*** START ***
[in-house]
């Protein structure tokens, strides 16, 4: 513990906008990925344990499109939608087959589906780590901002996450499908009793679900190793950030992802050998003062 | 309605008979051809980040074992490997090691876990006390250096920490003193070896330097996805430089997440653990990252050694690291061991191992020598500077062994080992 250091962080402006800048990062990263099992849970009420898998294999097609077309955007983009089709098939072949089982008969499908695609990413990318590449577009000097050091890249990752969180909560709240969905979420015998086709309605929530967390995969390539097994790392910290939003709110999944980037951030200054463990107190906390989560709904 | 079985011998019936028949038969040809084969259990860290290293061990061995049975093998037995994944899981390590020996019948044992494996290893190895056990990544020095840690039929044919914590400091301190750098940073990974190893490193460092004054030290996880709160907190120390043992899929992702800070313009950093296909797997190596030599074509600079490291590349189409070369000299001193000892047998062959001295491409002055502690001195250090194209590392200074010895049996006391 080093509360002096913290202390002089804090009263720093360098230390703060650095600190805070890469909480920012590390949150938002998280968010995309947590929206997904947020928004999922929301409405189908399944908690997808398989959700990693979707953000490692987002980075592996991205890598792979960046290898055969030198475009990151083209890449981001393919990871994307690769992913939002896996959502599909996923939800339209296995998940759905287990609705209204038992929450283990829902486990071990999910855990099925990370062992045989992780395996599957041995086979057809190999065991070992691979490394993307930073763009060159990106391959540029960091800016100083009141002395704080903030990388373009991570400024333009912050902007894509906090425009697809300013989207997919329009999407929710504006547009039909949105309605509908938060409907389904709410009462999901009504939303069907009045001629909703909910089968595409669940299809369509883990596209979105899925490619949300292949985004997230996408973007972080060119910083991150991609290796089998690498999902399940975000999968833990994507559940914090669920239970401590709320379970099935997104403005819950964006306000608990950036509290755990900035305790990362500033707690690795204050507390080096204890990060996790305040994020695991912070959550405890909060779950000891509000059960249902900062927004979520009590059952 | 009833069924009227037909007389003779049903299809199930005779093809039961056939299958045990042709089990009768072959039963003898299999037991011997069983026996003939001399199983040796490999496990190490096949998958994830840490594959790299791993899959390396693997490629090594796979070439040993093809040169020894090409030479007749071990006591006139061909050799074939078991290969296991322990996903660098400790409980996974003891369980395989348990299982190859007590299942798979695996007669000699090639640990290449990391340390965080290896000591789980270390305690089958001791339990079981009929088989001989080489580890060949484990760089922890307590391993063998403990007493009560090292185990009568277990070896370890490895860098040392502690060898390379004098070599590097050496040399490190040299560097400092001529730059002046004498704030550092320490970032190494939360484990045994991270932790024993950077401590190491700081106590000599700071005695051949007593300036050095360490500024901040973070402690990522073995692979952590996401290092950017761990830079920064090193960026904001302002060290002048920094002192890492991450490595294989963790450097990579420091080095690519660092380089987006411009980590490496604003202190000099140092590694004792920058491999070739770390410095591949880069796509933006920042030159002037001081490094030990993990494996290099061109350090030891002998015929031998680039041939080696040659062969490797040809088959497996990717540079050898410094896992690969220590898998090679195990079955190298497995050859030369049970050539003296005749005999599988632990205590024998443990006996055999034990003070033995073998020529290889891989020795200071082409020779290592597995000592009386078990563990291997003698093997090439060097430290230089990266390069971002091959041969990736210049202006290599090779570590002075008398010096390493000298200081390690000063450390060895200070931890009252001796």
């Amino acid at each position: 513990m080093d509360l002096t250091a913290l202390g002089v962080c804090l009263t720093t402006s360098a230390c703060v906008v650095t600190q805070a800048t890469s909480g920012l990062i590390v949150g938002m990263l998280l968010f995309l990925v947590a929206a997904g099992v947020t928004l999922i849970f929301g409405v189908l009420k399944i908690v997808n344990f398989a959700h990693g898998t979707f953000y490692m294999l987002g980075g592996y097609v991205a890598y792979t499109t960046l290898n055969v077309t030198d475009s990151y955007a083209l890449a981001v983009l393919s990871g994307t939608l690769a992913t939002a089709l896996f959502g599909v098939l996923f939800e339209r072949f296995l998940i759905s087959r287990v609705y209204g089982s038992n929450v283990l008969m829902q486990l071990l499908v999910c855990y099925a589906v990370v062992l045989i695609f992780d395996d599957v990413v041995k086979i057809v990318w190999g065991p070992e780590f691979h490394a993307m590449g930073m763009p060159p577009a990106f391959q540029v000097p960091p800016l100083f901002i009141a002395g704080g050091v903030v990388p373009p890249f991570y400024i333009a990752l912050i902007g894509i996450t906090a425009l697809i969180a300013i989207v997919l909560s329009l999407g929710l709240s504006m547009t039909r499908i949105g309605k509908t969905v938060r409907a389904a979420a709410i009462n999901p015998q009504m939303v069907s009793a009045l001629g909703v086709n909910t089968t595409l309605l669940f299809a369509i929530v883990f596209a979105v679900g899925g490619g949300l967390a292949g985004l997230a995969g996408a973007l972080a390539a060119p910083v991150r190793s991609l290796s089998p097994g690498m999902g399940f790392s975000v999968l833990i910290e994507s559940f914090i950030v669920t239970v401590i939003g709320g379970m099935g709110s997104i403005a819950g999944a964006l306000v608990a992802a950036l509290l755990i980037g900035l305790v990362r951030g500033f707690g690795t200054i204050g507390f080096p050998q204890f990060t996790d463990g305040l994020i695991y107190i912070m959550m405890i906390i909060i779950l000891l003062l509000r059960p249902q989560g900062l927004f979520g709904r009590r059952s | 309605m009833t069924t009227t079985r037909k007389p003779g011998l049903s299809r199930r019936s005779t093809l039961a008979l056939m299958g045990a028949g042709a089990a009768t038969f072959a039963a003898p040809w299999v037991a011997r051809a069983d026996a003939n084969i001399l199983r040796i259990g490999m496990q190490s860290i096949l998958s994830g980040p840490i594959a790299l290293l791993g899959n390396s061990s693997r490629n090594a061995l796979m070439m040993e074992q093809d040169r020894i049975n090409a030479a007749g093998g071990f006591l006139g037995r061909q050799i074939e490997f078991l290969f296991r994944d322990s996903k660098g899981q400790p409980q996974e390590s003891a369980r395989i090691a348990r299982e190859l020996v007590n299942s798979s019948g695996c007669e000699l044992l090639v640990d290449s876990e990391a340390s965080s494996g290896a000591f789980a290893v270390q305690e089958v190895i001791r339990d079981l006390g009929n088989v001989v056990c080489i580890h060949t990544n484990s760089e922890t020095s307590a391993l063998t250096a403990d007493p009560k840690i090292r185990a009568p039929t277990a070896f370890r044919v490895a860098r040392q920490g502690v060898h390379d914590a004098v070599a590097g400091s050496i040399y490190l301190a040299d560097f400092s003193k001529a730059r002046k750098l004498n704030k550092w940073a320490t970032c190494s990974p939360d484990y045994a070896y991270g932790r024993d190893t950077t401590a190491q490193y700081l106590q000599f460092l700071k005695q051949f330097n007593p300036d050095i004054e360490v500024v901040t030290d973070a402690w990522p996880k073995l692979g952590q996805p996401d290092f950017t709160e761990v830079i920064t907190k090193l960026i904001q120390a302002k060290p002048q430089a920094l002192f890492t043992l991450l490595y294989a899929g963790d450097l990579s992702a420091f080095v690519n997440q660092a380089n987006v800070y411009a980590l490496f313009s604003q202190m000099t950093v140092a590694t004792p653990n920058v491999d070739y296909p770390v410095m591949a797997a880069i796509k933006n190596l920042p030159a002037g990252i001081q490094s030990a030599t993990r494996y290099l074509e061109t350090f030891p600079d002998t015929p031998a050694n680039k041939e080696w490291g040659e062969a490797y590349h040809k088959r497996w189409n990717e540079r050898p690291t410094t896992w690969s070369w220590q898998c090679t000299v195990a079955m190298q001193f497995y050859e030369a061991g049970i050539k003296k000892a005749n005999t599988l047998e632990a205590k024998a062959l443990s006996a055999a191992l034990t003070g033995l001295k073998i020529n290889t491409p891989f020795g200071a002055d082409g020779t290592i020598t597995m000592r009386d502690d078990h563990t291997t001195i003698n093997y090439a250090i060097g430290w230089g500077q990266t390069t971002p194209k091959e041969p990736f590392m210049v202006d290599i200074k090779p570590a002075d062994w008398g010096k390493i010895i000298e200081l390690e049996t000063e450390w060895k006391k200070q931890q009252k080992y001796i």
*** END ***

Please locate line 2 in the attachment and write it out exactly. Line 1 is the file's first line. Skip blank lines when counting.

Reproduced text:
């Protein structure tokens, strides 16, 4: 513990906008990925344990499109939608087959589906780590901002996450499908009793679900190793950030992802050998003062 | 309605008979051809980040074992490997090691876990006390250096920490003193070896330097996805430089997440653990990252050694690291061991191992020598500077062994080992 250091962080402006800048990062990263099992849970009420898998294999097609077309955007983009089709098939072949089982008969499908695609990413990318590449577009000097050091890249990752969180909560709240969905979420015998086709309605929530967390995969390539097994790392910290939003709110999944980037951030200054463990107190906390989560709904 | 079985011998019936028949038969040809084969259990860290290293061990061995049975093998037995994944899981390590020996019948044992494996290893190895056990990544020095840690039929044919914590400091301190750098940073990974190893490193460092004054030290996880709160907190120390043992899929992702800070313009950093296909797997190596030599074509600079490291590349189409070369000299001193000892047998062959001295491409002055502690001195250090194209590392200074010895049996006391 080093509360002096913290202390002089804090009263720093360098230390703060650095600190805070890469909480920012590390949150938002998280968010995309947590929206997904947020928004999922929301409405189908399944908690997808398989959700990693979707953000490692987002980075592996991205890598792979960046290898055969030198475009990151083209890449981001393919990871994307690769992913939002896996959502599909996923939800339209296995998940759905287990609705209204038992929450283990829902486990071990999910855990099925990370062992045989992780395996599957041995086979057809190999065991070992691979490394993307930073763009060159990106391959540029960091800016100083009141002395704080903030990388373009991570400024333009912050902007894509906090425009697809300013989207997919329009999407929710504006547009039909949105309605509908938060409907389904709410009462999901009504939303069907009045001629909703909910089968595409669940299809369509883990596209979105899925490619949300292949985004997230996408973007972080060119910083991150991609290796089998690498999902399940975000999968833990994507559940914090669920239970401590709320379970099935997104403005819950964006306000608990950036509290755990900035305790990362500033707690690795204050507390080096204890990060996790305040994020695991912070959550405890909060779950000891509000059960249902900062927004979520009590059952 | 009833069924009227037909007389003779049903299809199930005779093809039961056939299958045990042709089990009768072959039963003898299999037991011997069983026996003939001399199983040796490999496990190490096949998958994830840490594959790299791993899959390396693997490629090594796979070439040993093809040169020894090409030479007749071990006591006139061909050799074939078991290969296991322990996903660098400790409980996974003891369980395989348990299982190859007590299942798979695996007669000699090639640990290449990391340390965080290896000591789980270390305690089958001791339990079981009929088989001989080489580890060949484990760089922890307590391993063998403990007493009560090292185990009568277990070896370890490895860098040392502690060898390379004098070599590097050496040399490190040299560097400092001529730059002046004498704030550092320490970032190494939360484990045994991270932790024993950077401590190491700081106590000599700071005695051949007593300036050095360490500024901040973070402690990522073995692979952590996401290092950017761990830079920064090193960026904001302002060290002048920094002192890492991450490595294989963790450097990579420091080095690519660092380089987006411009980590490496604003202190000099140092590694004792920058491999070739770390410095591949880069796509933006920042030159002037001081490094030990993990494996290099061109350090030891002998015929031998680039041939080696040659062969490797040809088959497996990717540079050898410094896992690969220590898998090679195990079955190298497995050859030369049970050539003296005749005999599988632990205590024998443990006996055999034990003070033995073998020529290889891989020795200071082409020779290592597995000592009386078990563990291997003698093997090439060097430290230089990266390069971002091959041969990736210049202006290599090779570590002075008398010096390493000298200081390690000063450390060895200070931890009252001796």